The state teachers union is rejecting most of the final recommendations of the special pension commission, particularly its proposal to shift half the funding of pensions onto county school boards or governments. In a strong letter to the governor and legislative leaders, the union also wants county governments to be forced to fully fund school budgets and to give them authority to raise more taxes or disregard local tax caps.
The teachers’ union has taken the lead role in the fight against cuts in state pension benefits, an understandable position, since teachers have more at stake.
The Maryland State Education Association has more members than any other union in the fight. Its members make more money on average than other government workers. And because of higher pay, they get higher pension benefits, according to figures from the Maryland State Retirement and Pension System.
The House of Delegates and Maryland Senate this past week have both voted to cut pension benefits for state teachers and employees as the legislators raised contribution rates and retirement ages, ostensibly to cure a massive $18 billion underfunding of the pension system.
But millions of the savings from the reduced benefits are not going to shore up the pension plans at all, but will instead funnel money into the operating budget. This prospect has drawn fire from liberal and conservative lawmakers and the teachers union, as well as strong objections from the head of the retirement system.
The state teachers union has proposed revised pension changes as an alternative to the retirement shifts proposed by the House Appropriations Committee in the budget plan that the House of Delegates tentatively approved Wednesday night. The MSEA plan combines higher employee contributions and lower cost-of-living adjustments.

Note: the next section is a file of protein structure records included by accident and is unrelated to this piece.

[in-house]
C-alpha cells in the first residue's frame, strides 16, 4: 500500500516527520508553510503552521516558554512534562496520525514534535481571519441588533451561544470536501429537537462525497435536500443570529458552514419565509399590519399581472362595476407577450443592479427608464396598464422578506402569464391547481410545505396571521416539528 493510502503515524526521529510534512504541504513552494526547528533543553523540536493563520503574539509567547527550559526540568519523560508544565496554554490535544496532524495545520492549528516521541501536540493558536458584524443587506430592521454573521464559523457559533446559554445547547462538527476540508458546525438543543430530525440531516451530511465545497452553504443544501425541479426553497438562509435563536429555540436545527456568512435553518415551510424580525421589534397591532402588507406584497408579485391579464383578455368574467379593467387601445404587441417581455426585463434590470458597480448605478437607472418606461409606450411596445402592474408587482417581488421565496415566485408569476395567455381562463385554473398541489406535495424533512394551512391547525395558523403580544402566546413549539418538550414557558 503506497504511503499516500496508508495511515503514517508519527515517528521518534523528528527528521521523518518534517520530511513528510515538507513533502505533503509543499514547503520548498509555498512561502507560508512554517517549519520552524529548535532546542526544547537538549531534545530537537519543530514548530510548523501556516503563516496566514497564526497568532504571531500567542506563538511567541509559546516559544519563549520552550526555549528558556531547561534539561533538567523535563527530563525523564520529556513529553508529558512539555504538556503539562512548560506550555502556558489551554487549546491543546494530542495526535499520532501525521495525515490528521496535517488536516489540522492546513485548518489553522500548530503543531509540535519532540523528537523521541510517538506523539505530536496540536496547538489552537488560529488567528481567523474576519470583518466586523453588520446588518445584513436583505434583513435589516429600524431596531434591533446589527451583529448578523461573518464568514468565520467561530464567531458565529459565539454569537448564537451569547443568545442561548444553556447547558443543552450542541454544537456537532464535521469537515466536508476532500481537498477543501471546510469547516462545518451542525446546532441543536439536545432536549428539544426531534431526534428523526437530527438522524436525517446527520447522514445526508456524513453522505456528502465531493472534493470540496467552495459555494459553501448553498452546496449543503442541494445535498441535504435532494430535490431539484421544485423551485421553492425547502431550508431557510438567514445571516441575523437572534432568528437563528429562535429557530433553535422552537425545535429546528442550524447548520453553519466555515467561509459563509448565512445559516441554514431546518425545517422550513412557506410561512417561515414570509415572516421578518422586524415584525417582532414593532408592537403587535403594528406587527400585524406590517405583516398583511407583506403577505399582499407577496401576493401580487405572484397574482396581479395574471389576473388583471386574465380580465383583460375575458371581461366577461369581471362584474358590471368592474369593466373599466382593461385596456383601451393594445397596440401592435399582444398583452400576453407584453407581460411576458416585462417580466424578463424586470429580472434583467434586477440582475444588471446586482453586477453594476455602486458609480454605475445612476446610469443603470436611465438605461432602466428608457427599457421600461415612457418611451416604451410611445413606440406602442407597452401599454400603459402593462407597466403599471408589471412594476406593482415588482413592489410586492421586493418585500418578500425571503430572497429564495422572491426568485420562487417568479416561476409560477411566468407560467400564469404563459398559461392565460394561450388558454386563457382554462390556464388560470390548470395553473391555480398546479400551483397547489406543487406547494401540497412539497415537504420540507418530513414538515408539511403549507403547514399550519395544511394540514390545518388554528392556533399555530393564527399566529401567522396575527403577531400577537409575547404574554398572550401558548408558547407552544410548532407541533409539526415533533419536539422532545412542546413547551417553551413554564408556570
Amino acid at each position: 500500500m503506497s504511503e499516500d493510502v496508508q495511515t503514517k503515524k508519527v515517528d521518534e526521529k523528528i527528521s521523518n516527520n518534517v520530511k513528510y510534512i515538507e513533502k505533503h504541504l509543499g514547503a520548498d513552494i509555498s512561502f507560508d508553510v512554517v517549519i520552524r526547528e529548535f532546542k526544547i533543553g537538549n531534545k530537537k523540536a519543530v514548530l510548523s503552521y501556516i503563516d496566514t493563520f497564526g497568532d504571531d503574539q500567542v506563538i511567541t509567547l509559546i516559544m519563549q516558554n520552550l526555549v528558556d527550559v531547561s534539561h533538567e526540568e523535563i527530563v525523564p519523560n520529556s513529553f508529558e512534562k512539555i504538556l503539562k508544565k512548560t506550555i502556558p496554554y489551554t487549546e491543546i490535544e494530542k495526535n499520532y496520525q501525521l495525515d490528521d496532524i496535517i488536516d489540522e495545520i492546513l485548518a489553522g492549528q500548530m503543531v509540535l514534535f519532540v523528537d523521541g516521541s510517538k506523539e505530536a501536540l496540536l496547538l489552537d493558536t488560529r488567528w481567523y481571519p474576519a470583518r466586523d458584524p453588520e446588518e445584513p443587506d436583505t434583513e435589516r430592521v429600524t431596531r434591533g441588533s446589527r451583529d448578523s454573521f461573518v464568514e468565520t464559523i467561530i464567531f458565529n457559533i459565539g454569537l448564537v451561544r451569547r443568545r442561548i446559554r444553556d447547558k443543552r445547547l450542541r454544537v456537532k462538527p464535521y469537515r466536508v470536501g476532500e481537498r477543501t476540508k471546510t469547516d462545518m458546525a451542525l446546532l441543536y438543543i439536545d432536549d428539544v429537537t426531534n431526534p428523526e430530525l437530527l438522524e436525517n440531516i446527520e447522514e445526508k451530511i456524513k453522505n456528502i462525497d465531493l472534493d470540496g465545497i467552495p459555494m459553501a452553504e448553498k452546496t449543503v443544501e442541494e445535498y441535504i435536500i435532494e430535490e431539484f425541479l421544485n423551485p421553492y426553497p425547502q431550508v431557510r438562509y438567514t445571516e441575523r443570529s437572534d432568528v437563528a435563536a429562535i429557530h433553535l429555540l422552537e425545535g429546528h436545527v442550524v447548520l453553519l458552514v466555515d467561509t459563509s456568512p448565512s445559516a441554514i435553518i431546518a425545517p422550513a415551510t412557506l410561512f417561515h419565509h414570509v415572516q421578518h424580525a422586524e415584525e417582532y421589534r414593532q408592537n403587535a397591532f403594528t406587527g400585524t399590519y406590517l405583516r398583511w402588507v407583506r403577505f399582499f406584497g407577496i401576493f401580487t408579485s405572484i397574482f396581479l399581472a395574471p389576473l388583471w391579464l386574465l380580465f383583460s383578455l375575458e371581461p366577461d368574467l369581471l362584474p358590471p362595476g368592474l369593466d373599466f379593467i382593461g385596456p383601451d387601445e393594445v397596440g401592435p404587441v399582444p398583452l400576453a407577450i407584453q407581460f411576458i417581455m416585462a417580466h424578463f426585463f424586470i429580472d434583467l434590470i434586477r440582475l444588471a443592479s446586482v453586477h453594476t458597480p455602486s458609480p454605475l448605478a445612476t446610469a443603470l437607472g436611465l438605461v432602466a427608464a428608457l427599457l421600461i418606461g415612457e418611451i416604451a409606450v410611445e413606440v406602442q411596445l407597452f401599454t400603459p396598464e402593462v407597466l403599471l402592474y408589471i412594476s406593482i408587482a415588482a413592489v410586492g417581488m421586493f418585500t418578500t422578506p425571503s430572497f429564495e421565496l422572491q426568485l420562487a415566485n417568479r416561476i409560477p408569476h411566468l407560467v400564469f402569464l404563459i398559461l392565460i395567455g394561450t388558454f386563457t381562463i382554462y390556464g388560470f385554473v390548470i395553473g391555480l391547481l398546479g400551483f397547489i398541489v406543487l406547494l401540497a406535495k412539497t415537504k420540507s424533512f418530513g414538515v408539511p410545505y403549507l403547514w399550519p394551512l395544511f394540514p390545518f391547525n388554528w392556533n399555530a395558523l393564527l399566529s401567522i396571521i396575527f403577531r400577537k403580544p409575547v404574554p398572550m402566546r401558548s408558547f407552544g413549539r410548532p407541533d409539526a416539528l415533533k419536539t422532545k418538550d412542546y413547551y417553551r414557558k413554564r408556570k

Despite the state’s continuing problems balancing its budget, education advocates – from State Superintendent Nancy Grasmick to community leaders – pleaded with members of a Senate budget subcommittee on Friday not to cut funds from schools.
Gov. Martin O’Malley has proposed a total of $6.4 billion for public school education in his fiscal year 2012 budget, a figure he described as “level funding.” But the total amount winds up being 4.6% less than schools are receiving in the current fiscal year, due to a loss of federal stimulus dollars.
The executive director of the state teachers’ union said the process being used by the commission considering changes to state pensions was “offensive,” rushed, and lacked both details and consultation with affected employees.
“The whole discussion has been how are we going to cut costs,” David Helfman, executive director of the Maryland State Education Association, told reporters Thursday at a briefing. “There’s no indication that it’s being done in good faith.”
The federal education department gave Maryland a $250 million grant Tuesday to implement school reforms designed to improve the performance of both students and teachers.
But a testy exchange between school superintendents and representatives of the teachers union on Saturday showed that actually putting the changes in place may be contentious and difficult to achieve, particularly new standards for evaluating teachers.